Ready with carrot cake and hot chocolate, I invited my closest friends for a Bible study at my home. After we’d worked our way through Corinthians, I broke the news: I was dying.

            Somewhere in the silence I heard my friend state: “That doctor, he must be wrong.”

            I handed her the report containing copies of my MRI and other results, they like me needed to hold the truth in their hands to understand that there was no getting round this. While they read, I topped up our mugs with liquid chocolate that I wished could fix everything while they digested the news.

            Four days later my church was filled with the Holy Spirit and a lot of women throwing their arms around me. Clearly the news had spread.

            “Carrie, we are so sorry.”

            As much as I appreciated the outpouring of love, it was overwhelming because I simply didn’t know what to say.  Eventually, I escaped and cornered our Pastor, a man who carried hope and advice in equal measure.

            “You need to talk to them,” I said, nodding my head in the direction of the women dabbing tissues at their eyes.

            “It’s a shock,” he said, surveying the scene.

            “It is.”

            “They just love you Carrie.”

He pulled two chairs out. Sat on one, while I took the other.

            “Really, how are you doing?”

            “I’m OK” I tell him. “My story is going to end one of two ways: Either God heals me or calls me home, and both are miracles.”


            When you get handed a terminal diagnosis no-one warns you that managing the emotional onslaught of others is a challenge few are equipped to handle, least of all you. Once the news was public knowledge, church fell into two camps. Those that would only talk about my diagnosis and those who avoided me.

            Gradually I stopped being invited to Bible study groups because my presence upset the other women. It’s easy to believe in God in the good times, right? But the promises over our lives as Christians are still true, no matter what the situation looks like.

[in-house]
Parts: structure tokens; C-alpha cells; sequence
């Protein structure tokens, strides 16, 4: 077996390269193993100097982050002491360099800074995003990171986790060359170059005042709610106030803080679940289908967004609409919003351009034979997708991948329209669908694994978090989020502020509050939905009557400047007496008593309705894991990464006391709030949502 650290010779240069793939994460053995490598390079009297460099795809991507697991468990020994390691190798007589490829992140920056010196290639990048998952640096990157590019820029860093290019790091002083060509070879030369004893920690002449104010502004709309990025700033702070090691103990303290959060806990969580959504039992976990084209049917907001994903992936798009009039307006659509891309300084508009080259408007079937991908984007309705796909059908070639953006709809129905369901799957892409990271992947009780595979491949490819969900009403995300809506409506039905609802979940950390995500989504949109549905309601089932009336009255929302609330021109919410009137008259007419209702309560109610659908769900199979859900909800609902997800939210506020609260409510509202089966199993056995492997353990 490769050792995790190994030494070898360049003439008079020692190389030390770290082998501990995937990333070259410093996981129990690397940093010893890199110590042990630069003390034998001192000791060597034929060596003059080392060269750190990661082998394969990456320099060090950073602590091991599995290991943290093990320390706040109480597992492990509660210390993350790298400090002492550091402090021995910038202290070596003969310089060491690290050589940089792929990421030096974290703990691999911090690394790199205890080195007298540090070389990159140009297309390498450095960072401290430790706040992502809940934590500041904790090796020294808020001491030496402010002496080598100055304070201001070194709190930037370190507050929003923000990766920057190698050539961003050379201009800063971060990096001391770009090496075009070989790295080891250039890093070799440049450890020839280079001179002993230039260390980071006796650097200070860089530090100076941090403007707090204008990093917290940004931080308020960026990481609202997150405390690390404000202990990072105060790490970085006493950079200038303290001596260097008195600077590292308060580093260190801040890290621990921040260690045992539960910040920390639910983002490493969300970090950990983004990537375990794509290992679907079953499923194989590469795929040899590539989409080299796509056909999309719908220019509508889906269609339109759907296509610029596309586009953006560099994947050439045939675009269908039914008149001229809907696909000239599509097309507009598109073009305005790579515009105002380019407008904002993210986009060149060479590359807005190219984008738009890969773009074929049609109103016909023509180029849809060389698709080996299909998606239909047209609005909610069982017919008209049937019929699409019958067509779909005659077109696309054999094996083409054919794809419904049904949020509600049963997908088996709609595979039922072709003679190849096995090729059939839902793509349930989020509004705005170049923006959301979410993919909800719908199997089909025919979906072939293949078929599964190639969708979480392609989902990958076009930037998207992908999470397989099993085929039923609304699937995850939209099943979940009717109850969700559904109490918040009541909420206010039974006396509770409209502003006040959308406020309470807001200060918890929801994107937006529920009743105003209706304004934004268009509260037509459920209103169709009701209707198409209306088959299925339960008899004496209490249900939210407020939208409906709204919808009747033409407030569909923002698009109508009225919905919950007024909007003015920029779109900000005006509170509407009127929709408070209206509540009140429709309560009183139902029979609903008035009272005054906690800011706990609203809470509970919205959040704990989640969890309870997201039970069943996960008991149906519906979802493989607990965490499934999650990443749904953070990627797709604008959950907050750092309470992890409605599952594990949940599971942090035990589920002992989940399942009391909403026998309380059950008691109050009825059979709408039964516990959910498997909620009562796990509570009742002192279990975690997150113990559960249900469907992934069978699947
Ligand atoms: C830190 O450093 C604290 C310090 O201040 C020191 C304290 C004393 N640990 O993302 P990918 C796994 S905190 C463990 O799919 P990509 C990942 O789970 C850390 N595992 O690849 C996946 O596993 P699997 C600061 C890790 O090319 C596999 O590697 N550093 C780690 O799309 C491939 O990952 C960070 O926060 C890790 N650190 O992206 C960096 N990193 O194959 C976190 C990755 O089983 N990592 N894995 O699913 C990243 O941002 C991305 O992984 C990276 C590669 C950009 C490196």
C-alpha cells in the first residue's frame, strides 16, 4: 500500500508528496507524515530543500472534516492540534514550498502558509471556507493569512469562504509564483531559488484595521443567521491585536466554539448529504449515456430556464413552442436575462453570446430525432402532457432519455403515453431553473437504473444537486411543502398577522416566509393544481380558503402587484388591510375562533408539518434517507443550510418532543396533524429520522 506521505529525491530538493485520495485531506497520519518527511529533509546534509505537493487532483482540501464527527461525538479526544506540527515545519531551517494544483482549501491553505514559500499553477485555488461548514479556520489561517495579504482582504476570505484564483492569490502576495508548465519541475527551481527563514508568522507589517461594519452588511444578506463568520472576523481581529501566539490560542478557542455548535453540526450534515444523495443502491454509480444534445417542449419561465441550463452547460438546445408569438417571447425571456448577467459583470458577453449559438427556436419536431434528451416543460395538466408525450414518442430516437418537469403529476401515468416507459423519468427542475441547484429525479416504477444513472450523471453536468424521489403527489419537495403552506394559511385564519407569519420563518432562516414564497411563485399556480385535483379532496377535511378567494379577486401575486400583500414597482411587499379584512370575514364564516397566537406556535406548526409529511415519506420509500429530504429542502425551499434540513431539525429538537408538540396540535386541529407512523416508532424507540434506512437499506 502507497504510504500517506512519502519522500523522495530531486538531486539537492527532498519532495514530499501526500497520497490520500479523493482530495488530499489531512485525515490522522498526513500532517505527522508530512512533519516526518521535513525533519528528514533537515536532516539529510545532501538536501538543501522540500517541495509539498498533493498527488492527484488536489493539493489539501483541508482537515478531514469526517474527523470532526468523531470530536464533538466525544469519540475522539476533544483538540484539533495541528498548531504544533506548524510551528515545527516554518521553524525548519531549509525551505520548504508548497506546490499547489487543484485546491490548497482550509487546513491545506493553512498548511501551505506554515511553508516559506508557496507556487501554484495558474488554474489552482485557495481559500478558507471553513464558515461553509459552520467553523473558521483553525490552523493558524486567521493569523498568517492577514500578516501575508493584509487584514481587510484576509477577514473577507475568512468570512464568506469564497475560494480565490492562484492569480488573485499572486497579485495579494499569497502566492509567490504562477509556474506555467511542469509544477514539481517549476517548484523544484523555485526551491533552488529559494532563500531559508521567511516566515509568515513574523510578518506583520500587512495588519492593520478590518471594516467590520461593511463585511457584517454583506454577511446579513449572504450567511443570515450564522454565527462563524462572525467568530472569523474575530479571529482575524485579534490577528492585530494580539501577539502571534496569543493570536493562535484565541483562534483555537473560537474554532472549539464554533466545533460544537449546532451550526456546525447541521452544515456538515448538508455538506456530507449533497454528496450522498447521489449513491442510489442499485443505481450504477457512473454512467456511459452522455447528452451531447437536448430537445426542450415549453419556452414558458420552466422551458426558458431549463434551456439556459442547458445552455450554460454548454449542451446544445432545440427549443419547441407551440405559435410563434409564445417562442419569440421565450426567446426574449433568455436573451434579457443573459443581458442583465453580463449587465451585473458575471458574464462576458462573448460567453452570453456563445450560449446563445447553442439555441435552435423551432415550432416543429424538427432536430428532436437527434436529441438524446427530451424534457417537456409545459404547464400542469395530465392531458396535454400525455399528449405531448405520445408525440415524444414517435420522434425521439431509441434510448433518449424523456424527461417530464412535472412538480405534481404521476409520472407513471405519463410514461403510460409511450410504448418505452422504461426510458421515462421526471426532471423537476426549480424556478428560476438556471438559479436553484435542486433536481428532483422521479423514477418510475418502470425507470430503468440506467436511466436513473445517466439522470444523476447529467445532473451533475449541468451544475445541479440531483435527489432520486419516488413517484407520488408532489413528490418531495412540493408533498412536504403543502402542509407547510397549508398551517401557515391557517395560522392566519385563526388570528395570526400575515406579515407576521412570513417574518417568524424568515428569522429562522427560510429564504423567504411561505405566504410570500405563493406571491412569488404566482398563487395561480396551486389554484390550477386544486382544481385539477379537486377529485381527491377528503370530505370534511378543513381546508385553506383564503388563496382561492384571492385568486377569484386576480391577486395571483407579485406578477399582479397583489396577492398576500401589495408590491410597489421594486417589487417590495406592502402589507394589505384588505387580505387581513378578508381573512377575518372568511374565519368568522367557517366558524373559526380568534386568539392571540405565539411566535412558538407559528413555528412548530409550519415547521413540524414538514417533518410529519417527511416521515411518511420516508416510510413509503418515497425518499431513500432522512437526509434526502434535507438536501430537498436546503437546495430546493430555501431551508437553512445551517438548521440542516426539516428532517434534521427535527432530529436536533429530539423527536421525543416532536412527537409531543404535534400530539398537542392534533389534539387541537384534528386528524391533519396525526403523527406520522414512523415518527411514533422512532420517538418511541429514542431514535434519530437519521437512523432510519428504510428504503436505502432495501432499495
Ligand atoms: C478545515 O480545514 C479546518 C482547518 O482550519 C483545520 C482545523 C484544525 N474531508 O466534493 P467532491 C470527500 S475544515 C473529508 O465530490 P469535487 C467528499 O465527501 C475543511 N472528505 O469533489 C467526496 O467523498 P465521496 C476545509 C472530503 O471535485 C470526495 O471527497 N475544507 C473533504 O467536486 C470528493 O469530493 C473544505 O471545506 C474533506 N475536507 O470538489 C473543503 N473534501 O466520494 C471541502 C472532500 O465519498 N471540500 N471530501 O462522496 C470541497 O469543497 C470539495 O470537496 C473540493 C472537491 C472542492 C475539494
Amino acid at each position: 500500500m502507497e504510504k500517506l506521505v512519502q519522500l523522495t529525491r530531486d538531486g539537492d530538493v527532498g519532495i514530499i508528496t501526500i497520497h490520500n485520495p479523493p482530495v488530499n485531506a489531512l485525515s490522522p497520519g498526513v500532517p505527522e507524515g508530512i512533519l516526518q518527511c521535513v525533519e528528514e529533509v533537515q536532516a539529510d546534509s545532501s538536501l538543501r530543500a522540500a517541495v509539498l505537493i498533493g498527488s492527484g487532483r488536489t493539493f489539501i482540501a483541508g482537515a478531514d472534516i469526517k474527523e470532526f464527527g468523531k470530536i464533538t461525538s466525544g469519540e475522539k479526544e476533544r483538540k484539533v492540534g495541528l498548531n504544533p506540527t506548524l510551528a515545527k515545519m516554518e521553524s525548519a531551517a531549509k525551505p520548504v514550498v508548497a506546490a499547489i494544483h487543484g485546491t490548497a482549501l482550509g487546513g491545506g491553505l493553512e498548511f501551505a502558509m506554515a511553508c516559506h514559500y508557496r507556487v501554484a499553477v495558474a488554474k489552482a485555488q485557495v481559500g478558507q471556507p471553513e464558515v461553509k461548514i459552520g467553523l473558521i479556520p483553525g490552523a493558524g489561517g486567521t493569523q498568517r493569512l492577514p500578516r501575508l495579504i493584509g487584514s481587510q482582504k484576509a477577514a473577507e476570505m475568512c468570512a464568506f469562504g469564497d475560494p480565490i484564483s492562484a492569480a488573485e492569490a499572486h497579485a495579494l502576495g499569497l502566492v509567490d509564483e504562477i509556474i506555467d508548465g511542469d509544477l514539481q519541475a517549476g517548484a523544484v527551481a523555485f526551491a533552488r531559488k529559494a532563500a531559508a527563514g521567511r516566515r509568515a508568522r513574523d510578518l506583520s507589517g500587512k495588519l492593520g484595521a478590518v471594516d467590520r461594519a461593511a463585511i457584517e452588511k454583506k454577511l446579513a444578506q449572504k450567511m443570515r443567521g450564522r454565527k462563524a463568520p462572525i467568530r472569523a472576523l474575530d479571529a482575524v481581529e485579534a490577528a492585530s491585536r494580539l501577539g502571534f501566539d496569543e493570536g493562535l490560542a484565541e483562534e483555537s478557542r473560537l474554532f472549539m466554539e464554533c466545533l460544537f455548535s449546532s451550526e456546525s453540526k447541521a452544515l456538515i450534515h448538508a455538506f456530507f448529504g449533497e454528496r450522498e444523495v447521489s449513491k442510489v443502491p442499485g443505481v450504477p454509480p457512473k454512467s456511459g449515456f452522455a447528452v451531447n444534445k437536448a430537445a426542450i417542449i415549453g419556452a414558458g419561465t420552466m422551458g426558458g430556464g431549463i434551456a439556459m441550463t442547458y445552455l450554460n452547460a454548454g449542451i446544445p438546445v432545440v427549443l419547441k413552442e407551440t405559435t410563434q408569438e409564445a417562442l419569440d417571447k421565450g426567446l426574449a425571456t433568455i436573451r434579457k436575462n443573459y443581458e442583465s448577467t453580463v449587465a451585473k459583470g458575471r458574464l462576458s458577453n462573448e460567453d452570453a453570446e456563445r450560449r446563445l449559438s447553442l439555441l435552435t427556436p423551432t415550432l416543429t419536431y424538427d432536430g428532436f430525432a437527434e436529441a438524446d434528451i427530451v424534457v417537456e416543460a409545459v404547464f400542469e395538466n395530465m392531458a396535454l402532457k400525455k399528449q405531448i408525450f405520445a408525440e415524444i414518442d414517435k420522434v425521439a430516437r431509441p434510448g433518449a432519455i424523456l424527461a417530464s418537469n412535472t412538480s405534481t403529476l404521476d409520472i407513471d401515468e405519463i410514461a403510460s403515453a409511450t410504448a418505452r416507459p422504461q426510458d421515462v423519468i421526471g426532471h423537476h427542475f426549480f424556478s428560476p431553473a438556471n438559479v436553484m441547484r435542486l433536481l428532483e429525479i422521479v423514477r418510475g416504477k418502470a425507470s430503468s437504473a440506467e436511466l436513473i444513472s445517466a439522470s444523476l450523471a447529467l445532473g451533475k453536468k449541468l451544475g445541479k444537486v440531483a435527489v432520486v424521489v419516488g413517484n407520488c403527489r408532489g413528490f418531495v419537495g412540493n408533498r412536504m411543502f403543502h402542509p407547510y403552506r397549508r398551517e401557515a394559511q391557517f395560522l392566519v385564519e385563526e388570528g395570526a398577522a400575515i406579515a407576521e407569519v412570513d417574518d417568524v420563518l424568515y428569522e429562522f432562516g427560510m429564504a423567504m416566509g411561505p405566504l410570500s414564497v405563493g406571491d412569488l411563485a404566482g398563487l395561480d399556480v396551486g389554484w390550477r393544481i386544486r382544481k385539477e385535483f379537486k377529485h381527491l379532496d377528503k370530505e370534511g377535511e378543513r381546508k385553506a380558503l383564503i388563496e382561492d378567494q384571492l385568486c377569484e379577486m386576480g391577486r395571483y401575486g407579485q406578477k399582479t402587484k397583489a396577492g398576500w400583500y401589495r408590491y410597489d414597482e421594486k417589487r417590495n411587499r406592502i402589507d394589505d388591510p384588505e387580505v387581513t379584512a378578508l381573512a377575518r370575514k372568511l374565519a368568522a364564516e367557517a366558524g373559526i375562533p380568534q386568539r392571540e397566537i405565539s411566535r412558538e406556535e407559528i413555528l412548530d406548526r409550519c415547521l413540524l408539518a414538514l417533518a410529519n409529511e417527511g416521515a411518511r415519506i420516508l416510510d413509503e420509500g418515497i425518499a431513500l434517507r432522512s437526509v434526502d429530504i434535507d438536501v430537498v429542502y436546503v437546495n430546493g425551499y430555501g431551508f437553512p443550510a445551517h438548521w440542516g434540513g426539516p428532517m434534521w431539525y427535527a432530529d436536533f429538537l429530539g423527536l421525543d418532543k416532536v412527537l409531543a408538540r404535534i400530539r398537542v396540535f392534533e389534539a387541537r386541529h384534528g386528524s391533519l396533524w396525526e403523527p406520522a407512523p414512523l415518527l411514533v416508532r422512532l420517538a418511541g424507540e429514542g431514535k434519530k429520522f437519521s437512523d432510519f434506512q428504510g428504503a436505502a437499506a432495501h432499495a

My advice:

  • Let the person lead, being terminally ill is only one part of the person
  • They are living while facing death so embrace them, love them, create memories
  • Don’t be frightened you’ll say the wrong thing; really there isn’t a right or wrong thing to say
  • Seek to create a church community that embraces the message of Romans 12:12 “Rejoice in hope, be patient in tribulation, be constant in prayer,”


One Friday evening while I waited for a friend, our Pastor’s wife spotted me on a chair outside the meeting room.

            “Are you not joining them?” she’d asked, sitting beside me.

            “I think I upset them, just being there, so for the time being it’s easier to wait outside.”

            She didn’t rush to fill the silence between us.

            But then she spoke: “You know what? I think next week we should both go. In this community no-one is on the outside looking in.”

            I nod.

“How are things going?” She looks at the journal on my lap which she knows contains the bullet point list of all the things I hope to achieve.

            “Working through the Bucket List,” I say.

            “What’s the current goal?”

            “I’m going to write a book, to leave behind for family and friends,” I say, slightly embarrassed to admit I’d signed up to a ‘Write a Book in a Year’ course. “A legacy.”

 As a Christian I inherited a legacy from Jesus, one which promises forgiveness, and an invitation into God’s embrace that I neither earned nor deserved, but through his Grace am awarded without restriction. A terminal illness, though challenging, is in a way a blessing for me because I hate surprises. This means I’ve been given a warning that time may be shorter than I thought, so I get chance to choose what legacy I leave behind.

Read more from Carrie-Jade Williams here on the Woman Alive blog next Monday. 

Missed the first part? Click here to read the first part of her story.

Photo by Priscilla Du Preez on Unsplash